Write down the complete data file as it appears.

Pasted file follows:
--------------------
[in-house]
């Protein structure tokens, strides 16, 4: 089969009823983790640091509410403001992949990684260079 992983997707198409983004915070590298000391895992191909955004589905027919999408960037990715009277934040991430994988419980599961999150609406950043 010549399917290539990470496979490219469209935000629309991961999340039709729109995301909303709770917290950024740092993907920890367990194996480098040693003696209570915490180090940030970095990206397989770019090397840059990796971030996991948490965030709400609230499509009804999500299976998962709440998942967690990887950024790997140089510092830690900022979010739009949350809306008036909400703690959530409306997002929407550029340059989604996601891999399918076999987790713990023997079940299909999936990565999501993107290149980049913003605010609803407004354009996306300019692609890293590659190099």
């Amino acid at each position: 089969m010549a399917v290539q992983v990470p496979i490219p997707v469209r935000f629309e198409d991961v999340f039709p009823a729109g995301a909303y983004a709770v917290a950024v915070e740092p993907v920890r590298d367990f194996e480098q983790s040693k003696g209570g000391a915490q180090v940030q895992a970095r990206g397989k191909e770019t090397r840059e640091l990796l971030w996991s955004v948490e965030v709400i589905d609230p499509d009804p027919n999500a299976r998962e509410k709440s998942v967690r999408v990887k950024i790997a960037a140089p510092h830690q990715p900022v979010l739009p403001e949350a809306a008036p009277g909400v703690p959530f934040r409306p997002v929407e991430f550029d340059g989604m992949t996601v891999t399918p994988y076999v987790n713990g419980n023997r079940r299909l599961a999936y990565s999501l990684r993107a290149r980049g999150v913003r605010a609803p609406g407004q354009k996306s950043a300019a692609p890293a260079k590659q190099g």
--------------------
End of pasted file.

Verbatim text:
[in-house]
């Protein structure tokens, strides 16, 4: 089969009823983790640091509410403001992949990684260079 992983997707198409983004915070590298000391895992191909955004589905027919999408960037990715009277934040991430994988419980599961999150609406950043 010549399917290539990470496979490219469209935000629309991961999340039709729109995301909303709770917290950024740092993907920890367990194996480098040693003696209570915490180090940030970095990206397989770019090397840059990796971030996991948490965030709400609230499509009804999500299976998962709440998942967690990887950024790997140089510092830690900022979010739009949350809306008036909400703690959530409306997002929407550029340059989604996601891999399918076999987790713990023997079940299909999936990565999501993107290149980049913003605010609803407004354009996306300019692609890293590659190099």
């Amino acid at each position: 089969m010549a399917v290539q992983v990470p496979i490219p997707v469209r935000f629309e198409d991961v999340f039709p009823a729109g995301a909303y983004a709770v917290a950024v915070e740092p993907v920890r590298d367990f194996e480098q983790s040693k003696g209570g000391a915490q180090v940030q895992a970095r990206g397989k191909e770019t090397r840059e640091l990796l971030w996991s955004v948490e965030v709400i589905d609230p499509d009804p027919n999500a299976r998962e509410k709440s998942v967690r999408v990887k950024i790997a960037a140089p510092h830690q990715p900022v979010l739009p403001e949350a809306a008036p009277g909400v703690p959530f934040r409306p997002v929407e991430f550029d340059g989604m992949t996601v891999t399918p994988y076999v987790n713990g419980n023997r079940r299909l599961a999936y990565s999501l990684r993107a290149r980049g999150v913003r605010a609803p609406g407004q354009k996306s950043a300019a692609p890293a260079k590659q190099g």